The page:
6 benefits of exercise in winter, revealed by the experts

Doctors and personal trainers reveal the benefits of exercise in winter - and some of them are pretty unexpected

Woman stretching, wearing hat and workout clothes, representing the benefits of exercise in winter
(Image credit: Getty Images)

There are so many benefits of exercise in winter, from our physical health and improving our fitness to our mental health and protecting ourselves against seasonal blues. 

Perhaps it's no surprise to you that there are so many benefits to working out in the cold though. Often, unfortunately, it's the activities we find the hardest that are the most beneficial for us. That's certainly the case here, with the unpleasant features of the cold being among the main reasons why it's so good for us. 

So, if you're looking for the motivation to work out in cold weather and how to wake up early in winter, here it is. "British winters can make it extremely daunting to go outside and exercise, but as long as you are wrapped up in appropriate workout clothes, getting that all-important fresh air will make all the difference, both physically and mentally," says David Wiener, personal trainer and a specialist at AI-based fitness and lifestyle coaching app Freeletics. With winter now here, this is what the doctors and personal trainers want you to know. 

Benefits of exercise in winter

1. Stronger immune system

It's not news that our immune system often bears the brunt of weather changes. We only need to look to our gut health in winter to see that. However, exercise has been proven time and time again to improve the immune system, putting it under just enough pressure to kickstart it for cold weather. 

"During winter, our immune systems become weaker, meaning that infections and viruses are more common. One of the benefits of exercising in winter is that our immune system works harder to defend itself against the elements and, in turn, helps our body fight infections," says NHS GP Dr Hana Patel

Research from Appalachian State University shows that working out at a moderate to vigorous intensity for an hour or less is best to take advantage of the immune-boosting benefits. Where possible, this should be more LISS cardio and 80/20 running though, as high-intensity training for a prolonged period has been shown to suppress the immune system, per the same research.

GP Hana Patel
Dr Hana Patel

Dr Hana Patel is a senior NHS GP and academic lecturer with a special interest in women's health, mental health, and sleep. She is also sought for her expertise and opinion as a GP medicolegal expert, both in the UK and internationally. 

2. Better lung function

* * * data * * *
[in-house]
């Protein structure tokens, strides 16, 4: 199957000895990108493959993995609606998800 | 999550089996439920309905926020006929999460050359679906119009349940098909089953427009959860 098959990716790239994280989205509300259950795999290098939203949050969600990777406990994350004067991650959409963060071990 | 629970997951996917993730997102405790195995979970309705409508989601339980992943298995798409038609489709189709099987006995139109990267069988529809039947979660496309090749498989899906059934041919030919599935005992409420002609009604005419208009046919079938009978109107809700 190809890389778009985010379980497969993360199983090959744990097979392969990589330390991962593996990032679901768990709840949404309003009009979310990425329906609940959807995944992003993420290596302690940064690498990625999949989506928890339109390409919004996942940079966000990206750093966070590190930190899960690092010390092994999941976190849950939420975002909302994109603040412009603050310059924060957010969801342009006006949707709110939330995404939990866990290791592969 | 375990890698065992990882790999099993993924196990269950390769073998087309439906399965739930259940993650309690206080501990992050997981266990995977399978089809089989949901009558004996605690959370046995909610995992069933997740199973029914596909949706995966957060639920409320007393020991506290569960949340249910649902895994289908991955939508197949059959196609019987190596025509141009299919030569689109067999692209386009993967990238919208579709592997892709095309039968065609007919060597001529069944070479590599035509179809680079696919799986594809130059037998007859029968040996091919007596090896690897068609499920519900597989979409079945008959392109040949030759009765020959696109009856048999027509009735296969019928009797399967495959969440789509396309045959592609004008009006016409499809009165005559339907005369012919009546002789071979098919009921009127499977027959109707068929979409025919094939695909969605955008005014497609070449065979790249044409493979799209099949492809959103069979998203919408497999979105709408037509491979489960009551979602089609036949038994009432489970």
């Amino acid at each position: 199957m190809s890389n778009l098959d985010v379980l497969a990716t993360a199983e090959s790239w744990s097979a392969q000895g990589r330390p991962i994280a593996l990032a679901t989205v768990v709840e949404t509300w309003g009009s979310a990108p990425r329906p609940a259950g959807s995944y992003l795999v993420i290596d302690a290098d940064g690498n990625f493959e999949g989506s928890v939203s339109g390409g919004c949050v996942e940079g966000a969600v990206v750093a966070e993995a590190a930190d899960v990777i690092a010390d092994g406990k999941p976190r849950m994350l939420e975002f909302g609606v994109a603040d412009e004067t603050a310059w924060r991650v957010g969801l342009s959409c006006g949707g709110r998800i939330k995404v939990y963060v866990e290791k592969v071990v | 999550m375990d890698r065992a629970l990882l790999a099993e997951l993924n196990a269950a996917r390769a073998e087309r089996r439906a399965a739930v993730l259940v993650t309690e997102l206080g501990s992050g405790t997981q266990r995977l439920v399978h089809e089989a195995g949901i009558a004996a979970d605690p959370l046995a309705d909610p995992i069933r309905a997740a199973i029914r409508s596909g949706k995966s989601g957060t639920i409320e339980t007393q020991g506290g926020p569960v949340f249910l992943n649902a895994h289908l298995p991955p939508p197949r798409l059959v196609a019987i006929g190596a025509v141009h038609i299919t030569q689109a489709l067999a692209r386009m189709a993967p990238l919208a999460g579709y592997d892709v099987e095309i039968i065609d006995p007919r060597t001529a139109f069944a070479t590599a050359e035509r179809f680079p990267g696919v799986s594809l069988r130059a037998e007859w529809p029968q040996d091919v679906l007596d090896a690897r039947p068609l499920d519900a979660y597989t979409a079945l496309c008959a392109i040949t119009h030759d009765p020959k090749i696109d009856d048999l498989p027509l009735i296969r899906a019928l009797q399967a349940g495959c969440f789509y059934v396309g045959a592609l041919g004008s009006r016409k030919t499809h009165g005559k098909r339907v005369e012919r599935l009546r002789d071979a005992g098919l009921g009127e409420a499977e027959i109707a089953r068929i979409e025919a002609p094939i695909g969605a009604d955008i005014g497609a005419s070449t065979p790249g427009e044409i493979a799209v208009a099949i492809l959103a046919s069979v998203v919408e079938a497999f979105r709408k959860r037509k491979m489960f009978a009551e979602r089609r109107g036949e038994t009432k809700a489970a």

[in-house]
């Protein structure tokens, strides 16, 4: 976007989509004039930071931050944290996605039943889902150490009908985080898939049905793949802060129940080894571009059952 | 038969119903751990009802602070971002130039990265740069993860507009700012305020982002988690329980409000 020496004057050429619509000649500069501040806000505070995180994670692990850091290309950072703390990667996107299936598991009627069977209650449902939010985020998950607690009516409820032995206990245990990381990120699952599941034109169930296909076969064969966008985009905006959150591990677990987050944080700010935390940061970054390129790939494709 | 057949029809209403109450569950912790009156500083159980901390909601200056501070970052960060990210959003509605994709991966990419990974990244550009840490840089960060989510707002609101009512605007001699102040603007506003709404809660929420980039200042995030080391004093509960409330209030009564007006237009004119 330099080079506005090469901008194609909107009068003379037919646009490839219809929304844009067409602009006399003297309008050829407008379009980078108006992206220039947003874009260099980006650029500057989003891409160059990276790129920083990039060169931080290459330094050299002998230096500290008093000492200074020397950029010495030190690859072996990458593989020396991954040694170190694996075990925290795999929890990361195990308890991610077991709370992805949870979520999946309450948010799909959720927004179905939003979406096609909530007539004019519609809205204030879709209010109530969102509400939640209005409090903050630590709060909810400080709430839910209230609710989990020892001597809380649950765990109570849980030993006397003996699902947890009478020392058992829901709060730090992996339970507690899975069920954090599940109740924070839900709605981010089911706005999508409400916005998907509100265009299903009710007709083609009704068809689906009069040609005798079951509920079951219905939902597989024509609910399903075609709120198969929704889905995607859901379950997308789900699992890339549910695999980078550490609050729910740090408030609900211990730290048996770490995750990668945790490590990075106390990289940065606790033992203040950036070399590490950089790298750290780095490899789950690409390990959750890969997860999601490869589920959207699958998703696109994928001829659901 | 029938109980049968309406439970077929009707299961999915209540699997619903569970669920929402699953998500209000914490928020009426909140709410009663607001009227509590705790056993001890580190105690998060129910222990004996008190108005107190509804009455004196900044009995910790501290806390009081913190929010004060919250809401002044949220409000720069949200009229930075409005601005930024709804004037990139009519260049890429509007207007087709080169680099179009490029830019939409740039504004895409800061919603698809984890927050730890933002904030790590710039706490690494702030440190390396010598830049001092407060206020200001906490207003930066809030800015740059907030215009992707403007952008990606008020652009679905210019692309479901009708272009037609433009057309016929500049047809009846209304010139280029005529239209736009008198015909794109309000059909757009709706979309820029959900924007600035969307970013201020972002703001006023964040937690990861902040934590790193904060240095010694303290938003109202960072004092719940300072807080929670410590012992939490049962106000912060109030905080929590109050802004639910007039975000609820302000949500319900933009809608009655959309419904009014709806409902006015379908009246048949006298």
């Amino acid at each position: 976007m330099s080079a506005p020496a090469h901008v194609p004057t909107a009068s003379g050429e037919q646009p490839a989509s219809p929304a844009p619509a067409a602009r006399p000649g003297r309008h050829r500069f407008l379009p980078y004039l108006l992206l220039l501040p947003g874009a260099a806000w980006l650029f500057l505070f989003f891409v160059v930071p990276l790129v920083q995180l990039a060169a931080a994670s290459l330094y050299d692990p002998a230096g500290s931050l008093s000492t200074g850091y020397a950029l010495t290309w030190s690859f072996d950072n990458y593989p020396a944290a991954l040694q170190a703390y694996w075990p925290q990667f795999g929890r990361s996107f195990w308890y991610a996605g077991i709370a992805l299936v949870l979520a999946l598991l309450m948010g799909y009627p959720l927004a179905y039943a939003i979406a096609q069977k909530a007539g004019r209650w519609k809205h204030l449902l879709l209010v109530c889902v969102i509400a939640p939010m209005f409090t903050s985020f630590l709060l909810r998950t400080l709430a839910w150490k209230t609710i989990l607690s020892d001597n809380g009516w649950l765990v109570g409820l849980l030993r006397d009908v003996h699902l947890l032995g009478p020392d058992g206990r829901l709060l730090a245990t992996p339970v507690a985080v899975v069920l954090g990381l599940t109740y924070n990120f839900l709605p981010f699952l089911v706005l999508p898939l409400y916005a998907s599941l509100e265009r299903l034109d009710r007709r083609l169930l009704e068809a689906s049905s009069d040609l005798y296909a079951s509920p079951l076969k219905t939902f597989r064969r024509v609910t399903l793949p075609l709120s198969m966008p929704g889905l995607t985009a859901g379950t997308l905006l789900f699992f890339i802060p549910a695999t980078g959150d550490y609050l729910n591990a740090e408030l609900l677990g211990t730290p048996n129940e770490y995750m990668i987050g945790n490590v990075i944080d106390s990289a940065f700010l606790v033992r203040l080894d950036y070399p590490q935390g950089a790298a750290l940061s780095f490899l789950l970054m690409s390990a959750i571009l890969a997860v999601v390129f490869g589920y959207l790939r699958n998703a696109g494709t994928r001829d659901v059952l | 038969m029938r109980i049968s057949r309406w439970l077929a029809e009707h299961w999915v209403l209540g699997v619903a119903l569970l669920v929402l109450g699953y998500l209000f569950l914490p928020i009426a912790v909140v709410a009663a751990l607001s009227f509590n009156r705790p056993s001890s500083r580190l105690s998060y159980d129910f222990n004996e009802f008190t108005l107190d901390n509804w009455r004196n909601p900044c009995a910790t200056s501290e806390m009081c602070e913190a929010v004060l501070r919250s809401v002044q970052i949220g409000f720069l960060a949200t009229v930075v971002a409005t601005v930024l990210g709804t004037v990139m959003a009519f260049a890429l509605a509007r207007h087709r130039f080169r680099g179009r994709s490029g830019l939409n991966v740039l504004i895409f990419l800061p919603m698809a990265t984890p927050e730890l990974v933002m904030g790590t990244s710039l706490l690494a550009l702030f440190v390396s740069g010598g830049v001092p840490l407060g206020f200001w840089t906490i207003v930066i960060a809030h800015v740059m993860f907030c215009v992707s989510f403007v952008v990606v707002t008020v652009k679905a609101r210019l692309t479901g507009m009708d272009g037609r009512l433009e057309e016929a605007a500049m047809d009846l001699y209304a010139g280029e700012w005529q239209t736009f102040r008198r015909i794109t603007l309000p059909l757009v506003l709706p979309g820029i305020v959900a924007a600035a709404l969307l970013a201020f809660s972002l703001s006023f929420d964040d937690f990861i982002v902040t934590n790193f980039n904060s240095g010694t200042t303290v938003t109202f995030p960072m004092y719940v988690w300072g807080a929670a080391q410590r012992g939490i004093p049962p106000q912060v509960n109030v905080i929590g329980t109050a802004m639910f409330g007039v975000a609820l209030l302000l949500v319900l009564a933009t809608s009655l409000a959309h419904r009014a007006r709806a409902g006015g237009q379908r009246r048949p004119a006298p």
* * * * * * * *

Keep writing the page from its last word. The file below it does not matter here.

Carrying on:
If you've ever been for a run on a cold morning and struggled to breathe, contrary to what you might feel, that's actually a good thing. As cold air is typically drier and has a lower humidity, it can help to improve lung function.

"Exercising in cold weather can challenge your respiratory system and increase its efficiency over time. This can be particularly advantageous for individuals with asthma or other respiratory conditions, as it may lead to improved lung health and better overall endurance," says Amanda Place, a certified personal trainer and the founder of Sculptrition.

Amanda Place
Amanda Place

Award-winning personal trainer Amanda Place is the founder of Sculptrition, a platform that helps you quit fad diets, find balance and create a healthy lifestyle. 

She specialises in health and fitness coaching for high-achieving women, helping them transform their body and mind, improve their health and become the best versions of themselves. 

3. Exercising in the cold can help to transform harmful fat

There are two different types of fat in the human body: white fat and brown fat. Studies by Shandong University Qilu Hospital show that too much white fat around the abdomen and thighs can lead to a higher risk of heart disease, diabetes, cancer, and metabolic diseases. Brown fat breaks down glucose in the body and fat molecules and helps us to remain at a good body temperature. 

When we exercise in the cold, both Dr Patel and Place explain, the activity turns white fat in these areas into brown fat. As further research by the Garvan Institute of Medical Research reveals, there are two hormones stimulated by cold weather - irisin and FGF21. These hormones fire up the fat cells and emit heat, which is a clear sign of brown fat function.

"Shivering, a natural response to cold, elevates calorie expenditure as well as it engages multiple muscle groups," says Place. "The energy required for thermogenesis in brown fat, which is more active in the cold, also contributes to the heightened calorie burn."

4. You'll be exposed to fresh air

There's no denying it, it's hard to wake up early in the morning in winter. With frost-covered windows and dark starts to the day, the idea of leaving bed - let alone the house - isn't exactly tempting. 

But fresh air makes a real difference and it's one of the key benefits of exercise in winter, says Wiener, and the other experts agree. "Getting outside and moving your body will help to increase your feel-good endorphins. Whether it's a brisk walk or a quick HIIT workout, it will help to regulate your appetite by temporarily suppressing ghrelin (our hunger hormone) as well as boosting your mood and reducing your risk of stress." It's one of the main benefits of walking generally as well.

When it comes to choosing what to wear, the personal trainer says to "look for moisture-wicking, thermal, windproof clothing to keep you warm and dry." For example, a pair of the best workout leggings, a warm base layer, and a windproof jacket. 

David Wiener

David Wiener is a certified personal trainer, advanced nutritionist, lifestyle coach, and fitness writer. He works with AI-based fitness and lifestyle coaching app Freeletics.